Like the moon, come out from behind the clouds!
Shine.

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Tuesday, December 17, 2013

No Regrets

"Capturing a Desert Moment"

Last Saturday, my wife and I were in the car driving back from the store, listening to a TED talk on our local NPR station. The speaker was so captivating that, even after we arrived home, we just sat in the driveway and listened until the end of the presentation.

Phuc Tran is a teacher of Latin and Greek who came to this country with his family back in the 1970's. He is a very accomplished, fluent speaker of English and Vietnamese, and his talk on NPR was about how language influences (forms and fashions) the way people think.

He made the point that, unlike English, Vietnamese and other Asian languages do not have a "subjunctive" verb structure. At first this may sound kind of boring (and who cares), but actually the way the subjunctive is used (or not used) is very significant to the way people view the world and make sense of reality.

In his talk, Mr. Tran related how he tried to explain the nuances of the English use of the subjunctive verb with his Vietnamese dad who had no comprehension of what the "subjunctive" is:  "Dad, listen - in English you might say "If it had't rained, we would've gone to the beach." That's a subjunctive."

To which his father replied; "That's pretty stupid. Why do you want to talk about something that didn't happen?"

When I was listening to the radio program last Saturday, the father's response really grabbed my attention.

I actually think English speaking people in Western cultures use a lot of subjunctive verbs.  We spend a great deal of time talking about (and thinking about) things in the past that never happened- but might have happened. We also talk about things in the future that never yet happened, but might happen or could happen - a language chuck full of "coulds, woulds, and mights. 

In his fascinating presentation last Saturday, Phuc Tran suggested that our very language structure lends itself to creating a climate for living with regret.  It focuses attention away from the moment and returns us to the past or projects us into the future, filling us with "If onlys" that eat away at the human spirit.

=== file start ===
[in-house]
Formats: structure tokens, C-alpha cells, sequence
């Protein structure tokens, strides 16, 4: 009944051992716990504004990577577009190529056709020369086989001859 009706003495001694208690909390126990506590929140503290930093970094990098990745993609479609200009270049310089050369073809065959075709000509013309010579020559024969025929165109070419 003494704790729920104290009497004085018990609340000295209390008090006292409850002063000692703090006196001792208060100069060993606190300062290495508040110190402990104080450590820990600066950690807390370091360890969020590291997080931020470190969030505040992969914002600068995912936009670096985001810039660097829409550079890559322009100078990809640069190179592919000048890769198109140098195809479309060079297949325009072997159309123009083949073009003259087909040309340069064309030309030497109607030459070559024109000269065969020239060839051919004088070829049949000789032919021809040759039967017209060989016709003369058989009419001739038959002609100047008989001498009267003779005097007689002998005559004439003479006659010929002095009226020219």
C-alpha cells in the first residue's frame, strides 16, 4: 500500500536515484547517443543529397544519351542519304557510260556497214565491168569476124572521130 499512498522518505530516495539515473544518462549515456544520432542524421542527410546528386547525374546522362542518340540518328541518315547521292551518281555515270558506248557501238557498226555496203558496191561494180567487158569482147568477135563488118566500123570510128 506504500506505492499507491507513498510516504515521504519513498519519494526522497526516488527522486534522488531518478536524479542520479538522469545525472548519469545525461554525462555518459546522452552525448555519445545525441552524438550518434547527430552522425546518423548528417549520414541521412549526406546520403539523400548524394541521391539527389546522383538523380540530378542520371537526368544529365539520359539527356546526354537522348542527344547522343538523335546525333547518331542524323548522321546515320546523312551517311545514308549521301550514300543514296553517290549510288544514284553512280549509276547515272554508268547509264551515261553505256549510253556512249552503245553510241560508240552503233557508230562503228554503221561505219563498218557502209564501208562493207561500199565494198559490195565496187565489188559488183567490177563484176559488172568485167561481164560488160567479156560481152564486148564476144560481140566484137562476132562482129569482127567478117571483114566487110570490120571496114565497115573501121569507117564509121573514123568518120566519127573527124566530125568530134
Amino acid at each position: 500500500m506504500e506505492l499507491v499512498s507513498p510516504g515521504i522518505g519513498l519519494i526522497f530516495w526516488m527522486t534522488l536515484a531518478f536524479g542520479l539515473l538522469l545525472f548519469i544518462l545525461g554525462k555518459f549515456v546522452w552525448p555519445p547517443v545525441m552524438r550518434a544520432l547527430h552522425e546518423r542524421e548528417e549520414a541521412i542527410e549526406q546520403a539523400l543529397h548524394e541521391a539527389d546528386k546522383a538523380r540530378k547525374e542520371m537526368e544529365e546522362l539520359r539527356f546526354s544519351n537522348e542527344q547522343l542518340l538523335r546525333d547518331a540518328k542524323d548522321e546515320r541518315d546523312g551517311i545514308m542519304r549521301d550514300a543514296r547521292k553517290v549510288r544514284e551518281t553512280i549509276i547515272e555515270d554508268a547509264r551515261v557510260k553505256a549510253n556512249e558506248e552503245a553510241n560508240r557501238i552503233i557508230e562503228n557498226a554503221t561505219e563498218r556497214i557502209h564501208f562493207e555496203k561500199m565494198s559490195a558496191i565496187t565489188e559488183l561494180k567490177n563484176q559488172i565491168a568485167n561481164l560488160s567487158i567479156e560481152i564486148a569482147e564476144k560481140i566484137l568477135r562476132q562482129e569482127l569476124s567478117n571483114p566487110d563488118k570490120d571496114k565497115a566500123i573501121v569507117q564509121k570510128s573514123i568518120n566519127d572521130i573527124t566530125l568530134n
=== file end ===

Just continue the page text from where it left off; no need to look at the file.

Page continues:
I think of the numerous "If only" statements I have heard throughout my life:

- If only I got those brakes checked, I wouldn't have had the crash.
-If only I had studied Computer Technology instead of History, I could be rich by now. 
-If only I had married my first girlfriend, I might not have gotten divorced.
-If only I had taken better care of myself when I was young, I might not be so frail in old age.
-If only I had remembered to turn off the iron, my house would not have caught on fire.

Upon reflection, I tend to agree wholeheartedly with Phuch Tran's Vietnamese dad. It actually is pretty "stupid" to expend energy on and pay so much attention to something that didn't happen. 

I think we can look at our past and perhaps be sorry for some of the mistakes we have made, vowing to make amends in the future. I also think that we can look to the future and envision new and fresh  possibilities. However, I see absolutely no value in living with regret over what never happened but "might" have been. 

I have decided to watch my language more closely, and be more careful about how I use those nasty little subjunctives.  

There is a popular phrase that reflects a Buddhist way of thinking. I use it all the time.

It is what is

So, as best as I can, I try to live "mindfully" in the moment, awake to the wonderful unfolding of the "here and now." 

No regrets!


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Monday, December 16, 2013

Childhood Memories

"Awe, Mystery, Wonder"
-today at dawn-

Yesterday, as I listened to a radio broadcast of people telling stories of their holiday memories,  I immediately called to mind a time when I was about 6 or 7 years old.  We were living on a farm just outside a little hamlet located in a very rural area of New York State. In the center of town there were two churches, a one-room schoolhouse, a bar, and a store.